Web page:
Read it, grow it, eat it: Garden-to-table books
We hunger for seasonal cookbooks at this time of year, and I can think of some good reasons why:
-Everything at the farmers markets looks delicious and bountiful, even the produce you’ve never used before.
-That CSA (community-supported agriculture) basket is brimming with greens that won’t hang around long.
-Your community garden plot? Outta control. Already.
It’s no surprise, then, that the trendlet among the fresh crop of eat-local titles seems to be hyper-local — as in your own back yard. There’s DIY going on that would make the hosts on HGTV look like lazy bums.
“ The One-Block Feast, ” by Margo True and the staff of Sunset magazine (Ten Speed Press, 2011; $24.99). This chronicles a most ambitious, inspirational year-round plan. Sunset magazine staffers explain in compelling detail how they repurposed the five acres around their offices in Menlo Park, Calif., to grow vegetables, fruit, chili peppers, mushrooms, wheat, herbs and the hops for beer.
These are food people, not farmers. They formed single-purpose teams and learned about proper soil care and composting. They kept a cow and chickens and honeybees. They made wine and vinegars and ice cream and escargots (with garden snails!) and even tea. They developed vegetarian dishes that used only what they had at hand, which means there’s no meat, no cinnamon or baking soda or sugar in the cookbook’s recipe ingredient lists. When they had to go “outside the garden” to process grapes and olives and sea salt, they explained why and stayed close to home.
It took a village, a communal effort, to make it all happen. But their lessons learned make many of their projects seem doable with two or four hands on deck.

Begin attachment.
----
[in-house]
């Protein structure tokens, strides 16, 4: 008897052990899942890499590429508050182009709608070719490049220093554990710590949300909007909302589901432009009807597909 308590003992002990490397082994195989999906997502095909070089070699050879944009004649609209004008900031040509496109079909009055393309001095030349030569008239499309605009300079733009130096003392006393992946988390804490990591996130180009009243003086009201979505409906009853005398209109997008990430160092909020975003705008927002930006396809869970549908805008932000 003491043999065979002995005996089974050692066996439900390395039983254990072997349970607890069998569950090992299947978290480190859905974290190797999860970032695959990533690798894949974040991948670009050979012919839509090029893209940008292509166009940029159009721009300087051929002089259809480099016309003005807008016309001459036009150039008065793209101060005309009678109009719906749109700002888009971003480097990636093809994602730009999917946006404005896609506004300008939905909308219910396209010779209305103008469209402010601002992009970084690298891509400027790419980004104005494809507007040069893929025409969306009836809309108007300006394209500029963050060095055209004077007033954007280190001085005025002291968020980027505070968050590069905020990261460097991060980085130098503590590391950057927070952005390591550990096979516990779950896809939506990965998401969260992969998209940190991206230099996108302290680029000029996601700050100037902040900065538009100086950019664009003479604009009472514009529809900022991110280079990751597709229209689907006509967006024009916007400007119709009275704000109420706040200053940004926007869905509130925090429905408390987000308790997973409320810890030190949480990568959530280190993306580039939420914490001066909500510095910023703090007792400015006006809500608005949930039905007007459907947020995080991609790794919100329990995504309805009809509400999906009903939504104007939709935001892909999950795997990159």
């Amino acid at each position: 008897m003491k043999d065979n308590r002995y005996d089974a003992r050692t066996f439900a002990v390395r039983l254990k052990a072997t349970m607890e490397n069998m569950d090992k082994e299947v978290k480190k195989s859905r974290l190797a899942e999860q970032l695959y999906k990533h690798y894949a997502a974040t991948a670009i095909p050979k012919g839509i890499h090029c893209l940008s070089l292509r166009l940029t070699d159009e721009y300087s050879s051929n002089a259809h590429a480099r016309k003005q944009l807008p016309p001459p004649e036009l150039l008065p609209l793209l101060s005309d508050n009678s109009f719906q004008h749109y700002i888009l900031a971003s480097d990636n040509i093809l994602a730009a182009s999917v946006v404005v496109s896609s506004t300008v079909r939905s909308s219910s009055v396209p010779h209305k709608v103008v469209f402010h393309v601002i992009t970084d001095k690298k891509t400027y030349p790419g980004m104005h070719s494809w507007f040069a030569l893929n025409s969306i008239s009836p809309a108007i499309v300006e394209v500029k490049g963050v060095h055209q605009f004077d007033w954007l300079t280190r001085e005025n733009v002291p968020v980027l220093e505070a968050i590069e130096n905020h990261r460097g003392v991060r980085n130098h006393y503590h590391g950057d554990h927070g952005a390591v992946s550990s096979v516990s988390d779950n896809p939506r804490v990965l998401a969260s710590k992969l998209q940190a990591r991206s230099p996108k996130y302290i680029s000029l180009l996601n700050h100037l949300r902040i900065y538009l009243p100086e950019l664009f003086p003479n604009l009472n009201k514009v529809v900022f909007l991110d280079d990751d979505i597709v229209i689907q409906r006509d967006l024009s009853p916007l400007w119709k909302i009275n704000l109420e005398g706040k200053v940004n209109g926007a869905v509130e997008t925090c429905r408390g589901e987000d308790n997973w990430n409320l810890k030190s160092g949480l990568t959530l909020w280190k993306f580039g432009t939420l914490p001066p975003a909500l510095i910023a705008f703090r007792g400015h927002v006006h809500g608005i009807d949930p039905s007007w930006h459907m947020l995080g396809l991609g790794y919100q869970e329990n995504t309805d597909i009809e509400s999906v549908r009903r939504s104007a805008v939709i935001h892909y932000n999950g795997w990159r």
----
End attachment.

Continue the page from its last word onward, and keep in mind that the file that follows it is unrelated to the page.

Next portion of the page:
“ The Feast Nearby:How I Lost My Job, Buried a Marriage and Found My Way by Keeping Chickens, Foraging, Preserving, Bartering, and Eating Locally (All on Forty Dollars a Week), ” by Robin Mather (Ten Speed Press, 2011; $24). Unfortunate circumstances prompted Mather, a former Chicago food journalist, to live as a locavore in rural Michigan. She couldn’t grow that much herself, she writes, but she learned how to make the most of surpluses from the farmers markets by canning and preserving and all those other ways listed in the title.
Mather refutes the notion that eating locally and shopping at farmers markets is expensive. During the year she recounts, she worked within a small budget. The book includes recipes for making sauerkraut, hard cider and apple butter. Her journey is one of personal revelation and empowerment; there are broader lessons here as well.
“ Fine Cooking: In Season, ” by the editors and contributors of Fine Cooking magazine (Taunton, 2011; $22.95). The approach isn’t new, but listing ingredients within the four season chapters makes it quite handy. More than 90 types of produce are included, with the best of the publication’s 16 years of garden recipes. Most helpful are the directions on how to choose, store, prepare and preserve each food.
“ The Complete Idiot’s Guide to Eating Local, ” by Diane Welland (Alpha, 2011; $16.95). Pretty darn basic. The author, a Washington-area dietitian, reminds us that options for eating local go beyond backyard gardening, farmers markets and CSAs to include foraging, gleaning, pick-your-own fields, roadside farm stands, small markets at farms and food co-ops. She includes guidebook resources, tips for teaching children through food and tips for stretching and storing what you grow and gather. A comprehensive glossary is good for filling in knowledge gaps.
“ The New Southern Garden Cookbook, ” by Sheri Castle (University of North Carolina Press, 2011; $35). If you see the garden as an extension of your kitchen, and if you happen to appreciate a Southern sensibility (“soupy taters” and bacon, sure, but collards do not get their own chapter), you’ll be happy with the vegetable-focused recipes.
“ Growing a Farmer: How I Learned to Live Off the Land, ” by Kurt Timmermeister (W.W. Norton, 2011; $24.95). Think Barbara Kingsolver, starting from a 20-something restaurateur’s perspective and engaging voice. The author worked 13 acres on Vashon Island, Wash., to create Kurtwood Farms. He raises animals, drives a tractor and learns how to make cheese. He does not include formally written recipes yet manages to explain processes of salting and curing meats that are easy to follow.